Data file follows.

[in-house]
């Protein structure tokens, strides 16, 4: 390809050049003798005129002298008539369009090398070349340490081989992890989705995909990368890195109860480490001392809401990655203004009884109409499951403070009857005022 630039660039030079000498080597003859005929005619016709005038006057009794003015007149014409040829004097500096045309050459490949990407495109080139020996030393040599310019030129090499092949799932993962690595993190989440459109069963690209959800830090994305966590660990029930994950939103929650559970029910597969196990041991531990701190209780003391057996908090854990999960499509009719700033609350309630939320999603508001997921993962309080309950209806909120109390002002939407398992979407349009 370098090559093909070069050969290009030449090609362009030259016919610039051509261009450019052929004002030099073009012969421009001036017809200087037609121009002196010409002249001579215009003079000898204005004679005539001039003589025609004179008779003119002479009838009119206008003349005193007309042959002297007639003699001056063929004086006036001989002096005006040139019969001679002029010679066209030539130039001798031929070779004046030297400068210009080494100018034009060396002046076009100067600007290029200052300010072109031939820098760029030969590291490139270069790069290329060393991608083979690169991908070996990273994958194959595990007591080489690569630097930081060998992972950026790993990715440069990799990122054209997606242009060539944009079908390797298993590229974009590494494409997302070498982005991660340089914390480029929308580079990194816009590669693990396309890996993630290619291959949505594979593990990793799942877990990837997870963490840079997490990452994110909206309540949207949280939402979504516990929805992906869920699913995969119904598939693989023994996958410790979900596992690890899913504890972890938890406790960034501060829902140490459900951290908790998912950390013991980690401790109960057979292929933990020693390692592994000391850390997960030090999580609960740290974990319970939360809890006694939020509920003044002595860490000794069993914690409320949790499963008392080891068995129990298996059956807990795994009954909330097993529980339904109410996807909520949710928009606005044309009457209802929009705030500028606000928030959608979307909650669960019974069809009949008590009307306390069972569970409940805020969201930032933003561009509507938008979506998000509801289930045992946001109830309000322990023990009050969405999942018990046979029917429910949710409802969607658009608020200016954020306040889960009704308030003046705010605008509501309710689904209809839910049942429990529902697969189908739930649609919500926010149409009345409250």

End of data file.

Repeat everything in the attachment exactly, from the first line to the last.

[in-house]
């Protein structure tokens, strides 16, 4: 390809050049003798005129002298008539369009090398070349340490081989992890989705995909990368890195109860480490001392809401990655203004009884109409499951403070009857005022 630039660039030079000498080597003859005929005619016709005038006057009794003015007149014409040829004097500096045309050459490949990407495109080139020996030393040599310019030129090499092949799932993962690595993190989440459109069963690209959800830090994305966590660990029930994950939103929650559970029910597969196990041991531990701190209780003391057996908090854990999960499509009719700033609350309630939320999603508001997921993962309080309950209806909120109390002002939407398992979407349009 370098090559093909070069050969290009030449090609362009030259016919610039051509261009450019052929004002030099073009012969421009001036017809200087037609121009002196010409002249001579215009003079000898204005004679005539001039003589025609004179008779003119002479009838009119206008003349005193007309042959002297007639003699001056063929004086006036001989002096005006040139019969001679002029010679066209030539130039001798031929070779004046030297400068210009080494100018034009060396002046076009100067600007290029200052300010072109031939820098760029030969590291490139270069790069290329060393991608083979690169991908070996990273994958194959595990007591080489690569630097930081060998992972950026790993990715440069990799990122054209997606242009060539944009079908390797298993590229974009590494494409997302070498982005991660340089914390480029929308580079990194816009590669693990396309890996993630290619291959949505594979593990990793799942877990990837997870963490840079997490990452994110909206309540949207949280939402979504516990929805992906869920699913995969119904598939693989023994996958410790979900596992690890899913504890972890938890406790960034501060829902140490459900951290908790998912950390013991980690401790109960057979292929933990020693390692592994000391850390997960030090999580609960740290974990319970939360809890006694939020509920003044002595860490000794069993914690409320949790499963008392080891068995129990298996059956807990795994009954909330097993529980339904109410996807909520949710928009606005044309009457209802929009705030500028606000928030959608979307909650669960019974069809009949008590009307306390069972569970409940805020969201930032933003561009509507938008979506998000509801289930045992946001109830309000322990023990009050969405999942018990046979029917429910949710409802969607658009608020200016954020306040889960009704308030003046705010605008509501309710689904209809839910049942429990529902697969189908739930649609919500926010149409009345409250």